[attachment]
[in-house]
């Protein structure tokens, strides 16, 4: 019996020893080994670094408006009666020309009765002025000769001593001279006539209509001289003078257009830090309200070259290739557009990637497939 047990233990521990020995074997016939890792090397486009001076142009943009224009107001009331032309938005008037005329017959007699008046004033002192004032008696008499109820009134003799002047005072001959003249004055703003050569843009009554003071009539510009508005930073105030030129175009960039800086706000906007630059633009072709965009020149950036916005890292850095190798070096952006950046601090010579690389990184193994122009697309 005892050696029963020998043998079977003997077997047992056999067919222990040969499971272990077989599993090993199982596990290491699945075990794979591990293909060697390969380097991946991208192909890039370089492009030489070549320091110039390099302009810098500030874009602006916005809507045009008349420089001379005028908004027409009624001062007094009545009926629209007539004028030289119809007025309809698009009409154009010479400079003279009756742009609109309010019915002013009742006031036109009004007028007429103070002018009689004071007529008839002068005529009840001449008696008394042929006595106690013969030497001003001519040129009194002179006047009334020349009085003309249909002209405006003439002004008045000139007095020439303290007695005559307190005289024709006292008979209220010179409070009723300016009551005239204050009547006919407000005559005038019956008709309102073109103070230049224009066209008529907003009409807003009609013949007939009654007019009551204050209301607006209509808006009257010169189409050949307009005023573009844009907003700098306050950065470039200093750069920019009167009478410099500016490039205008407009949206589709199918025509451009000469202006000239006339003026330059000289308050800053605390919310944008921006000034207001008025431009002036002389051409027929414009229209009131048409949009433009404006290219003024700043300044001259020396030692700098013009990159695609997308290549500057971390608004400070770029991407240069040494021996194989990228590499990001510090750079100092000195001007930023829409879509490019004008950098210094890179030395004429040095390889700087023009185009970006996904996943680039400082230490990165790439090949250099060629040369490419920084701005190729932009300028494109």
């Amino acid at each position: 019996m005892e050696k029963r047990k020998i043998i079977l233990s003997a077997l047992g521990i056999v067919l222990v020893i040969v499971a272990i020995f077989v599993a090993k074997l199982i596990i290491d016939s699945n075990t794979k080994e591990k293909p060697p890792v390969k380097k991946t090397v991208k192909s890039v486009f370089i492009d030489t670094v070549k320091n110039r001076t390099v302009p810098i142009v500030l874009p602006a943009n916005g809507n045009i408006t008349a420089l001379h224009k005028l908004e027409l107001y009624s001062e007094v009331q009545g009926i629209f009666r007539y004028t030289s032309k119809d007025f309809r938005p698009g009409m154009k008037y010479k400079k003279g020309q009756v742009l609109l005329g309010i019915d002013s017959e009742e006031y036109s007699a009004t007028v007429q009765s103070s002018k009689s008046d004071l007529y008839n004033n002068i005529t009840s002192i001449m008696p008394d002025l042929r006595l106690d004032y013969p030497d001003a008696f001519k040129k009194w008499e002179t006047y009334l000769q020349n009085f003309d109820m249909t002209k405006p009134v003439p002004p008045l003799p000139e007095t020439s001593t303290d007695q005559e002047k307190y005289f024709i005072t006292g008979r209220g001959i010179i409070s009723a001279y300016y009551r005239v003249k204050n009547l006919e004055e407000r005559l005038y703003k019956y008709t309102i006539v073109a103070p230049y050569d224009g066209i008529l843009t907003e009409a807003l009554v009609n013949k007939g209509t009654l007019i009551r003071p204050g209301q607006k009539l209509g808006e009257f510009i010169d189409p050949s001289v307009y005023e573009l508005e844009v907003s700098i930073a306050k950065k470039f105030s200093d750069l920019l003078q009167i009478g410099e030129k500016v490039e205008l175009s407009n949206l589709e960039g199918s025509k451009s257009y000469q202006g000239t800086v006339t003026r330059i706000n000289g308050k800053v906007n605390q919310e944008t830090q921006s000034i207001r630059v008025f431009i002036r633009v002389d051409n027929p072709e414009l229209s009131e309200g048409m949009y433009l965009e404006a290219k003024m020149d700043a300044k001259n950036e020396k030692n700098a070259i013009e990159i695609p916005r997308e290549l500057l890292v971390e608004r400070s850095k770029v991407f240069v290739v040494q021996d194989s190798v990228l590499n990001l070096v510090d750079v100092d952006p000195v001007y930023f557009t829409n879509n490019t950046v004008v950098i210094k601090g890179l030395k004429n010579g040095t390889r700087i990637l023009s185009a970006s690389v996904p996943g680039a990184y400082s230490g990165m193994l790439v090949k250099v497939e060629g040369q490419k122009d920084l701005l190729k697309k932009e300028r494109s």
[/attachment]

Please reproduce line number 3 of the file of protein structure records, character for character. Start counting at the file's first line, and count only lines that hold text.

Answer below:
């Amino acid at each position: 019996m005892e050696k029963r047990k020998i043998i079977l233990s003997a077997l047992g521990i056999v067919l222990v020893i040969v499971a272990i020995f077989v599993a090993k074997l199982i596990i290491d016939s699945n075990t794979k080994e591990k293909p060697p890792v390969k380097k991946t090397v991208k192909s890039v486009f370089i492009d030489t670094v070549k320091n110039r001076t390099v302009p810098i142009v500030l874009p602006a943009n916005g809507n045009i408006t008349a420089l001379h224009k005028l908004e027409l107001y009624s001062e007094v009331q009545g009926i629209f009666r007539y004028t030289s032309k119809d007025f309809r938005p698009g009409m154009k008037y010479k400079k003279g020309q009756v742009l609109l005329g309010i019915d002013s017959e009742e006031y036109s007699a009004t007028v007429q009765s103070s002018k009689s008046d004071l007529y008839n004033n002068i005529t009840s002192i001449m008696p008394d002025l042929r006595l106690d004032y013969p030497d001003a008696f001519k040129k009194w008499e002179t006047y009334l000769q020349n009085f003309d109820m249909t002209k405006p009134v003439p002004p008045l003799p000139e007095t020439s001593t303290d007695q005559e002047k307190y005289f024709i005072t006292g008979r209220g001959i010179i409070s009723a001279y300016y009551r005239v003249k204050n009547l006919e004055e407000r005559l005038y703003k019956y008709t309102i006539v073109a103070p230049y050569d224009g066209i008529l843009t907003e009409a807003l009554v009609n013949k007939g209509t009654l007019i009551r003071p204050g209301q607006k009539l209509g808006e009257f510009i010169d189409p050949s001289v307009y005023e573009l508005e844009v907003s700098i930073a306050k950065k470039f105030s200093d750069l920019l003078q009167i009478g410099e030129k500016v490039e205008l175009s407009n949206l589709e960039g199918s025509k451009s257009y000469q202006g000239t800086v006339t003026r330059i706000n000289g308050k800053v906007n605390q919310e944008t830090q921006s000034i207001r630059v008025f431009i002036r633009v002389d051409n027929p072709e414009l229209s009131e309200g048409m949009y433009l965009e404006a290219k003024m020149d700043a300044k001259n950036e020396k030692n700098a070259i013009e990159i695609p916005r997308e290549l500057l890292v971390e608004r400070s850095k770029v991407f240069v290739v040494q021996d194989s190798v990228l590499n990001l070096v510090d750079v100092d952006p000195v001007y930023f557009t829409n879509n490019t950046v004008v950098i210094k601090g890179l030395k004429n010579g040095t390889r700087i990637l023009s185009a970006s690389v996904p996943g680039a990184y400082s230490g990165m193994l790439v090949k250099v497939e060629g040369q490419k122009d920084l701005l190729k697309k932009e300028r494109s």